Technological advancements over the years have meant Midrand-based tower cranes and lifting solutions company SA French has been able to install trackers on its crane fleet, ensuring more efficient operations during construction projects.
“With our laptops or cellphones connected to the tracking system on the cranes, we can view cranes’ operational activity from the time they are put up for use and actual working hours. This enables us to effectively plan when a crane will need maintenance,” says SA French MD Quentin van Breda.
He points out that crane maintenance overseas has become a ‘required maintenance’ instead of the usual preventive measure that was used on older cranes, which means that only the parts that need to be repaired are repaired. This system, known as CraneSTAR, which is supplied by Potain, for which SA French is the South African distributor, can have a module fitted to each crane and through the global system for mobile communication connect to the desk of a plant manager.
“We plan our maintenance around our tracker and maintenance problems based on extended working hours are alleviated, saving a lot of arguments with clients. If [they] . . . call and tell us a crane isn’t operational, we can easily check and, on occasions, have found that the faulty crane is not ours,” Van Breda highlights.
With the South African market currently favouring crane hire for new construction projects, rather than buying cranes, he points out that SA French can provide any kind of tower crane that a client might need.
When a client needs a specific crane, SA French will buy the crane that the client needs, depending on budget, and whether new or used. This has enabled the company to significantly increase the number of cranes it has available, with some clients that are located in Africa requiring cranes in remote areas. A larger fleet of cranes ensures a reliable supply for the company.
“We supplied a client in the Democratic Republic of Congo, 3 000 km from South Africa. It took us 28 days to reach the construction site from Dar es Salaam, owing to the failed road infrastructure. The tower cranes are easy to assemble but are rather like containerised Meccano sets which need subassembly then erection; therefore, they have to be transported by truck to site,” he says.
Despite the technological advancements made by SA French on its equipment, Van Breda points out that capital equipment suppliers and the construction industry have yet to see a large part of the R800-billion promised in 2008 for upgrading infrastructure across South Africa, with many equipment suppliers and contractors unwilling to work further on government-funded projects.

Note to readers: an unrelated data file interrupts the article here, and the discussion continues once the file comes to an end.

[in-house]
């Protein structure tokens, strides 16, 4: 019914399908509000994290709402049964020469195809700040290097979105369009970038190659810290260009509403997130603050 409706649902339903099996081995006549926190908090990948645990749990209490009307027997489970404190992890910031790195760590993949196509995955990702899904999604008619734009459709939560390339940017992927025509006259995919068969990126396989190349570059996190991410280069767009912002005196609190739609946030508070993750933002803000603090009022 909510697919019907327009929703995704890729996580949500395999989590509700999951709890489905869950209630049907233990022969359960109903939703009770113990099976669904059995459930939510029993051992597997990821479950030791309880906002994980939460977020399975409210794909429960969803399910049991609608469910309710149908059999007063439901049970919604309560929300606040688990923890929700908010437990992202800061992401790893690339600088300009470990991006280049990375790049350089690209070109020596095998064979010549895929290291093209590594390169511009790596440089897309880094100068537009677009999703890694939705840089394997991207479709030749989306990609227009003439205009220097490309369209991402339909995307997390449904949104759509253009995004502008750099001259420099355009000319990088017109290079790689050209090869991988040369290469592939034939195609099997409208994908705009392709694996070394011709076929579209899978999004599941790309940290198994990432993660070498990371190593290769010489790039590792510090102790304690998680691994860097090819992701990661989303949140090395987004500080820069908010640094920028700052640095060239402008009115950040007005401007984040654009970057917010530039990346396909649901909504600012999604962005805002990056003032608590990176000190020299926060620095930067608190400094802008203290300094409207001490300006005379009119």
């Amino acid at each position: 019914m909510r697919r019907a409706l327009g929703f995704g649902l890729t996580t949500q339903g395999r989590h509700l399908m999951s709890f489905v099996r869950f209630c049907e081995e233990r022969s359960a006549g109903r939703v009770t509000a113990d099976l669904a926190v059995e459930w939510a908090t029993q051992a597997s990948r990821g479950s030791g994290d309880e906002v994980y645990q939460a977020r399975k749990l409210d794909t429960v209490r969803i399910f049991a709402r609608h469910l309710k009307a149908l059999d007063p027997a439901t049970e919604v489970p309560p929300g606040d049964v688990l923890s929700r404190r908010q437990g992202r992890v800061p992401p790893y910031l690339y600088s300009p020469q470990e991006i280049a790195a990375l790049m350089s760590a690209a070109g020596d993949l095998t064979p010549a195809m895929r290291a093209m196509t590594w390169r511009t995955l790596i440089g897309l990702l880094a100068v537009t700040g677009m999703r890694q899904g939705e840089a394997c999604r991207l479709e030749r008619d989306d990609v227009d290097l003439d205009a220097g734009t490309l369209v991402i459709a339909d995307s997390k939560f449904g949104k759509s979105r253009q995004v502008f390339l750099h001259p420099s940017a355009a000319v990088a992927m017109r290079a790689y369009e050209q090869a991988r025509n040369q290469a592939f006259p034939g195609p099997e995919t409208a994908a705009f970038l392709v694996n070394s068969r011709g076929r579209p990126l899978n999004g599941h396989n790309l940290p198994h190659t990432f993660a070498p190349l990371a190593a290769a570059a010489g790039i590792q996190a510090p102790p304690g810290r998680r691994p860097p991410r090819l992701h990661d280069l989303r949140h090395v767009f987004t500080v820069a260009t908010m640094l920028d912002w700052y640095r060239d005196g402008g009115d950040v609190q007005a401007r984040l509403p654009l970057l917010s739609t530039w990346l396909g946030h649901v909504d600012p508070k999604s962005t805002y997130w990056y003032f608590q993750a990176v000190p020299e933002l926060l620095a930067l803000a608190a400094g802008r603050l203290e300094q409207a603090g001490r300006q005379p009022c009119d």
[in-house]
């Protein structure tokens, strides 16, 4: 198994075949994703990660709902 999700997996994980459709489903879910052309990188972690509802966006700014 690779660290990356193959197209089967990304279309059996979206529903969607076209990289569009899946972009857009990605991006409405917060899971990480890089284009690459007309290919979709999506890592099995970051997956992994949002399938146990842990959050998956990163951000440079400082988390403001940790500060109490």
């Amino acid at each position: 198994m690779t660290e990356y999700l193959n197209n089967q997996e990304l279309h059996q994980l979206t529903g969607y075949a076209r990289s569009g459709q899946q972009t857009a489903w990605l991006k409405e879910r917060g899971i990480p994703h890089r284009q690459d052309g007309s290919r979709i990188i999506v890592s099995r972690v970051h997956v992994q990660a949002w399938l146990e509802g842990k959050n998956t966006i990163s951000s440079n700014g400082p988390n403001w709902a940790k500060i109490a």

He points out that, in 2008, the South African government had a development plan in place to increase infrastructure across the country. Many local construction companies and equipment suppliers agreed to work on projects such as the construction of soccer stadiums for the 2010 FIFA World Cup, hoping to later help increase the effectiveness of infrastructure across the country.
However, after the stadiums had been constructed and associated infrastructure such as the first phase of the Gauteng Freeway Infrastructure Project had been built, the required infrastructure upgrades never saw the light of day. This has caused a lot of community infrastructure development to slow down, with existing sewerage, water and energy systems unable to adapt to rapid urban growth.
The lack of infrastructure has also caused private businesses to re-evaluate where and how to spend money in South Africa, says Van Breda. He explains that, with infrastructure not being upgraded, the overall construction of new buildings in the areas outside the central business districts of South African cities has slowed down.
“Businesses have said that they won’t invest until government invests in infrastructure upgrades. It’s become a ‘you give and then we will give’ situation,” he highlights.
In 2012, government introduced the new National Infrastructure Plan (NIP), valued at R827-billion, which promised to upgrade sewerage, electricity and water infrastructure across South Africa before the end of 2017.
He points out that the NIP is a good plan and that, if it is implemented properly, the country will be able to continue growth “with ease”. There are currently two plans by government, the NIP and the National Development Plan (NDP), through which it aims to increase and upgrade the infrastructure of the country. Part of the NDP vision will be to use the existing medium-term budget of the NIP to roll out a complete infrastructure upgrade by 2030.